On the minus side, the previous builds included a severe memory leak (!) because by default Emscripten includes a stub malloc() and free() implementation that never releases any allocated memory. The current builds include dlmalloc(), and so no longer leak memory, but run ever so slightly slower by comparison to using the stub allocator.

Safari seems to have severe problems with the current builds. I’m unsure where the bug lies (probably emscripten?), but many calls to crypto_box/crypto_box_open and scrypt() yield incorrect results. There are missing entries in the charts below because of this. (No sense in measuring something that isn’t correct.)

Since the previous round, Firefox has gained support for window.crypto.getRandomValues. Hooray!

Hashing (short) strings/bytes with SHA-512

Firefox handily dominates here, making the others look roughly equivalent.

Hash operations (per sec)

(Approximate speedups since January: Chrome = 1.2×; Firefox = 8.3×; Safari = 1.4×; node = 0.95×. Chart.)

Computing a shared key from public/private keys

These are operations whose runtime is dominated by the computation of a Curve25519 operation. In three of the four cases, the operation is used to compute a Diffie-Hellman shared key from a public key and a secret key; in the remaining case (crypto_box_keypair_from_seed) it is used to compute a public key from a secret key. Firefox again dominates, but Chrome is not far behind.

This is one of the areas where Safari yields incorrect results, leading to a missing data point. I’m not yet sure what the cause is.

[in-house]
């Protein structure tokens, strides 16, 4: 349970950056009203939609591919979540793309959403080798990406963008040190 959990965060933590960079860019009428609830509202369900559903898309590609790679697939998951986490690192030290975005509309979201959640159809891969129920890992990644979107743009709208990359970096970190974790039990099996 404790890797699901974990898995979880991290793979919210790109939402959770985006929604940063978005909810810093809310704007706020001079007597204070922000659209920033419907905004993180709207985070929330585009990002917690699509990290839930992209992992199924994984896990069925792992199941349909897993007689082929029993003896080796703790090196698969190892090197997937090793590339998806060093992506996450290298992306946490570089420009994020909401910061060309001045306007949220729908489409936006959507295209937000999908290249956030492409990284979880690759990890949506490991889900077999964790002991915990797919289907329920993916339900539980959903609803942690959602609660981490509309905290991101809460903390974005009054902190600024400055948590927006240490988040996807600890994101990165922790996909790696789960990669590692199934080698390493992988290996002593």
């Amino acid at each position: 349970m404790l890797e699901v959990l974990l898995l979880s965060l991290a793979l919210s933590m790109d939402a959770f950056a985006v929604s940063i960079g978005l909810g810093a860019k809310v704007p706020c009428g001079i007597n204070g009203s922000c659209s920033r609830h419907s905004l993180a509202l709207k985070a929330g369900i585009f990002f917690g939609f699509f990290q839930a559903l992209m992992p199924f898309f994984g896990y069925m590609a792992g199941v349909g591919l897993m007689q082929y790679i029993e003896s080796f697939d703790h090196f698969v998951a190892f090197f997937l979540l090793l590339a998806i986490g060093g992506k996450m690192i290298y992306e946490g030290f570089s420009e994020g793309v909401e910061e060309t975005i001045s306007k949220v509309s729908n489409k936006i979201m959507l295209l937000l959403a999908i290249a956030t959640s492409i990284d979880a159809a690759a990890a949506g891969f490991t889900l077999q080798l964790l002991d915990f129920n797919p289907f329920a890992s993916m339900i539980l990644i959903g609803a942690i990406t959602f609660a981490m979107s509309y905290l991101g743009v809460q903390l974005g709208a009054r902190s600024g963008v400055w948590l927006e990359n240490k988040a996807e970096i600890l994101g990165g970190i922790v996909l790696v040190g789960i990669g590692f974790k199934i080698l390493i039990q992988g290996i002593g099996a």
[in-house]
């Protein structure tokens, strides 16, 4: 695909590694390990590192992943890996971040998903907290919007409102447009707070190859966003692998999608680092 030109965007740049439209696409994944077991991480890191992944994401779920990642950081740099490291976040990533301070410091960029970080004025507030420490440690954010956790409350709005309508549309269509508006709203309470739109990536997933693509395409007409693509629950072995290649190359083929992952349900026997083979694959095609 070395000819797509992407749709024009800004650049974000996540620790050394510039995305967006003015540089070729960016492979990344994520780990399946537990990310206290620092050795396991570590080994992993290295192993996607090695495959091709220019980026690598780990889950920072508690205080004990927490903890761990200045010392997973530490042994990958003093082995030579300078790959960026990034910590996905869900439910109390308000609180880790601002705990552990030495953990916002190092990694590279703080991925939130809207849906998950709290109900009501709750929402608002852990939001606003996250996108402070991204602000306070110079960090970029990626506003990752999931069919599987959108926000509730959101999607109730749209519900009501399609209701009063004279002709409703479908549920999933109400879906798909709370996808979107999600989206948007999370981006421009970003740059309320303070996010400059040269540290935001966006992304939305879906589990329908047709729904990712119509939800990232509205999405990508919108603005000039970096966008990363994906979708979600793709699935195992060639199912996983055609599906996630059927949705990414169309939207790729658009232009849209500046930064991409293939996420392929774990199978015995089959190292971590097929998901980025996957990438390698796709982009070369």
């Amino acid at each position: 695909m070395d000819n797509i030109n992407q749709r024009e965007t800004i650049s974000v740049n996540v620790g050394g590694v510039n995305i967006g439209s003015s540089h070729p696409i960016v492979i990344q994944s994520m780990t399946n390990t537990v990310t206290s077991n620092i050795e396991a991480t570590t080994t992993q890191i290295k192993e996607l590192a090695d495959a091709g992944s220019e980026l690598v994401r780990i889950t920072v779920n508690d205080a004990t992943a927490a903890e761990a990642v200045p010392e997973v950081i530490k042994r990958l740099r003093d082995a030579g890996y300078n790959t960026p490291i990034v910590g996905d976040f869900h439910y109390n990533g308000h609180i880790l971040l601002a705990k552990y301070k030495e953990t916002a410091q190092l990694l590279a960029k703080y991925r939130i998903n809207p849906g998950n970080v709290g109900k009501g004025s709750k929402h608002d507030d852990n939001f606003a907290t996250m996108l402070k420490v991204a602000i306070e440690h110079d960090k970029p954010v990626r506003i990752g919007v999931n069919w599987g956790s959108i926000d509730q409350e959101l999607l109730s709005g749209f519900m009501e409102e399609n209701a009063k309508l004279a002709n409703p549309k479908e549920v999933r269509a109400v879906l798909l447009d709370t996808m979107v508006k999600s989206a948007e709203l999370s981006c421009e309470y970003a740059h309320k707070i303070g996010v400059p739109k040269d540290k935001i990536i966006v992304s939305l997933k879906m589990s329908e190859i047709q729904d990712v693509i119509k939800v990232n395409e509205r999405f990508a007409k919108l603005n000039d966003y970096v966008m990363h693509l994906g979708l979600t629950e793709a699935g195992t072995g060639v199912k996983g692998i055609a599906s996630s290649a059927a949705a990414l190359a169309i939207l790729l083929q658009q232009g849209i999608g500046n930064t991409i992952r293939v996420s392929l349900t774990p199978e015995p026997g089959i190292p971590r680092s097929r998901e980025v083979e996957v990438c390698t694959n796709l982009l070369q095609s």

Shared-key computations (per sec)

(Approximate speedups since January: Chrome = 2.5×; Firefox = 4.8×; Safari = 2×; node = 1×. Chart.)

Computing random nonces

This is a thin wrapper over window.crypto.getRandomValues, or the node.js equivalent, and so has not benefited from the emscripten improvements. I’m including it just to give a feel for how fast randomness-generation is.

Safari wins hands-down here. I wonder how good the generated randomness is?

Random nonce generation (per sec)

(Approximate speedups since January: Chrome = 0.96×; Firefox = 1×; Safari = 1×; node = 1×. Chart.)

Authenticated encryption using a shared key

These are Salsa20/Poly1305 authenticated encryptions using a precomputed shared key. Broadly speaking, boxing was quicker than unboxing. Firefox again dominates.

This another of the areas where Safari yields incorrect results. I’m not yet sure why.

Secret-key operations (per sec)

(Approximate speedups since January: Chrome = 1.5×; Firefox = 2.3×; Safari = 1.3×; node = 1.2×. Chart.)

Producing and validating signatures

These operations compute an elliptic-curve operation, but use the result to produce a digital signature instead of an authenticated/encrypted box. Signature generation is much faster than signature validation here. As for the other elliptic-curve-heavy operations, Firefox is fastest, but Chrome is not far behind.

Signature operations (per sec)

(Approximate speedups since January: Chrome = 1.8×; Firefox = 4.7×; Safari = 3.8×; node = 0.82×. Chart.)

scrypt Key Derivation Function

Here, Safari not only underperforms significantly but computes incorrect results. As above, I’m not sure why.

Firefox is about twice as fast as previously at producing scrypt()-derived keys. Both Firefox and Chrome are usably fast.

Signature operations (per sec)

(Approximate speedups since January: Firefox improved by around 2×; the others were roughly unchanged. Chart.)

Conclusions

scrypt is still slow. Safari has problems with this code, or vice versa. Precompute Diffie-Hellman shared keys where you can. Emscripten + asm.js = very cool!

  1. Of course, it’s a bit silly to include node.js here, since it can simply link against libsodium and get native-speed, optimized routines. Perhaps a Firefox extension could include a native XPCOM component offering a similar speed boost.

  2. The benefit is not quite as much as I claimed it was based on eyeballing the numbers.